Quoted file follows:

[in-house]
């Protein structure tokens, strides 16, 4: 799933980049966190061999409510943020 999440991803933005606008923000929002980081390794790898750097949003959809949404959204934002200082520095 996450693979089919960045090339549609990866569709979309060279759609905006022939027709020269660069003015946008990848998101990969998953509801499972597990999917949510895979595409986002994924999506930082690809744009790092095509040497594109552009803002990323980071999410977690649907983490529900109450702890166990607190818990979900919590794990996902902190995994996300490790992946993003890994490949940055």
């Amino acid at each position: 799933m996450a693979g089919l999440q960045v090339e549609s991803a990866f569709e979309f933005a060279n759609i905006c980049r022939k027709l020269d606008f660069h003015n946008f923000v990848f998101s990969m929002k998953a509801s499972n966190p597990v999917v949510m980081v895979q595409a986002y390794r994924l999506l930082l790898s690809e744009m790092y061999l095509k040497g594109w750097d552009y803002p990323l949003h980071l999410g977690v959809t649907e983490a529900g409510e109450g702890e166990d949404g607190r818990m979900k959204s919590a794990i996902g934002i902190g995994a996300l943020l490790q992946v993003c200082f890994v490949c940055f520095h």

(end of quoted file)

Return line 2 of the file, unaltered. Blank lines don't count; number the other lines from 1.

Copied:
């Protein structure tokens, strides 16, 4: 799933980049966190061999409510943020 999440991803933005606008923000929002980081390794790898750097949003959809949404959204934002200082520095 996450693979089919960045090339549609990866569709979309060279759609905006022939027709020269660069003015946008990848998101990969998953509801499972597990999917949510895979595409986002994924999506930082690809744009790092095509040497594109552009803002990323980071999410977690649907983490529900109450702890166990607190818990979900919590794990996902902190995994996300490790992946993003890994490949940055």